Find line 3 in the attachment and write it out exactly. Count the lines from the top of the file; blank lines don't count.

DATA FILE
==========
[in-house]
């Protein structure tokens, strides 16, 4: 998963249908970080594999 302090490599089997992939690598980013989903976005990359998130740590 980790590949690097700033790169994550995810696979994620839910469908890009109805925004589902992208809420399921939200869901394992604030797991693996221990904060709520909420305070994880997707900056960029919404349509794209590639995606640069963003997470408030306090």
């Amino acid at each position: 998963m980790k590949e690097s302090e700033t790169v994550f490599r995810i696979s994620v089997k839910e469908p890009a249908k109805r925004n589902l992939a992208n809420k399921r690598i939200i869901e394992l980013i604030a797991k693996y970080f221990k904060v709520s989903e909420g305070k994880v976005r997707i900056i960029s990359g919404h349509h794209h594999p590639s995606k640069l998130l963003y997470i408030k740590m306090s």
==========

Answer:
């Amino acid at each position: 998963m980790k590949e690097s302090e700033t790169v994550f490599r995810i696979s994620v089997k839910e469908p890009a249908k109805r925004n589902l992939a992208n809420k399921r690598i939200i869901e394992l980013i604030a797991k693996y970080f221990k904060v709520s989903e909420g305070k994880v976005r997707i900056i960029s990359g919404h349509h794209h594999p590639s995606k640069l998130l963003y997470i408030k740590m306090s």